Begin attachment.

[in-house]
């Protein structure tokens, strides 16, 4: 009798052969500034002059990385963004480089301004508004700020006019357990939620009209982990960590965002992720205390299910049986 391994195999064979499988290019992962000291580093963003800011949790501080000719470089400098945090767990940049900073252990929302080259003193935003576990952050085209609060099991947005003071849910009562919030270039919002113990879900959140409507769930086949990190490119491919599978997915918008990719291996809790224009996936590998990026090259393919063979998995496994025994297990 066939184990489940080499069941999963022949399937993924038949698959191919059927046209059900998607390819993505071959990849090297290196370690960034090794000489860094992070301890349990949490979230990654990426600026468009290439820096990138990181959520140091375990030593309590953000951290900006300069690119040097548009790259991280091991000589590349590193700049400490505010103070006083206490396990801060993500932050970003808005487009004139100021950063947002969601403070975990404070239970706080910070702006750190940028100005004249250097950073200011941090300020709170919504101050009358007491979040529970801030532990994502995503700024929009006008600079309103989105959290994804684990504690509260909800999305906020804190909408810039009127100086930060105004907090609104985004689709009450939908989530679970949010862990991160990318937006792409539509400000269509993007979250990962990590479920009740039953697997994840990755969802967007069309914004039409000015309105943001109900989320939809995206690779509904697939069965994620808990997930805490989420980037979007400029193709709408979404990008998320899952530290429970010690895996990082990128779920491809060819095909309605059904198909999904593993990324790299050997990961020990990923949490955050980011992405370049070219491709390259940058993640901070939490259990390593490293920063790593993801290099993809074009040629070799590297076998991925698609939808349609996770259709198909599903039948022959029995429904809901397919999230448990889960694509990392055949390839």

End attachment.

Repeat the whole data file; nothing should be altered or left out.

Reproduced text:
[in-house]
């Protein structure tokens, strides 16, 4: 009798052969500034002059990385963004480089301004508004700020006019357990939620009209982990960590965002992720205390299910049986 391994195999064979499988290019992962000291580093963003800011949790501080000719470089400098945090767990940049900073252990929302080259003193935003576990952050085209609060099991947005003071849910009562919030270039919002113990879900959140409507769930086949990190490119491919599978997915918008990719291996809790224009996936590998990026090259393919063979998995496994025994297990 066939184990489940080499069941999963022949399937993924038949698959191919059927046209059900998607390819993505071959990849090297290196370690960034090794000489860094992070301890349990949490979230990654990426600026468009290439820096990138990181959520140091375990030593309590953000951290900006300069690119040097548009790259991280091991000589590349590193700049400490505010103070006083206490396990801060993500932050970003808005487009004139100021950063947002969601403070975990404070239970706080910070702006750190940028100005004249250097950073200011941090300020709170919504101050009358007491979040529970801030532990994502995503700024929009006008600079309103989105959290994804684990504690509260909800999305906020804190909408810039009127100086930060105004907090609104985004689709009450939908989530679970949010862990991160990318937006792409539509400000269509993007979250990962990590479920009740039953697997994840990755969802967007069309914004039409000015309105943001109900989320939809995206690779509904697939069965994620808990997930805490989420980037979007400029193709709408979404990008998320899952530290429970010690895996990082990128779920491809060819095909309605059904198909999904593993990324790299050997990961020990990923949490955050980011992405370049070219491709390259940058993640901070939490259990390593490293920063790593993801290099993809074009040629070799590297076998991925698609939808349609996770259709198909599903039948022959029995429904809901397919999230448990889960694509990392055949390839």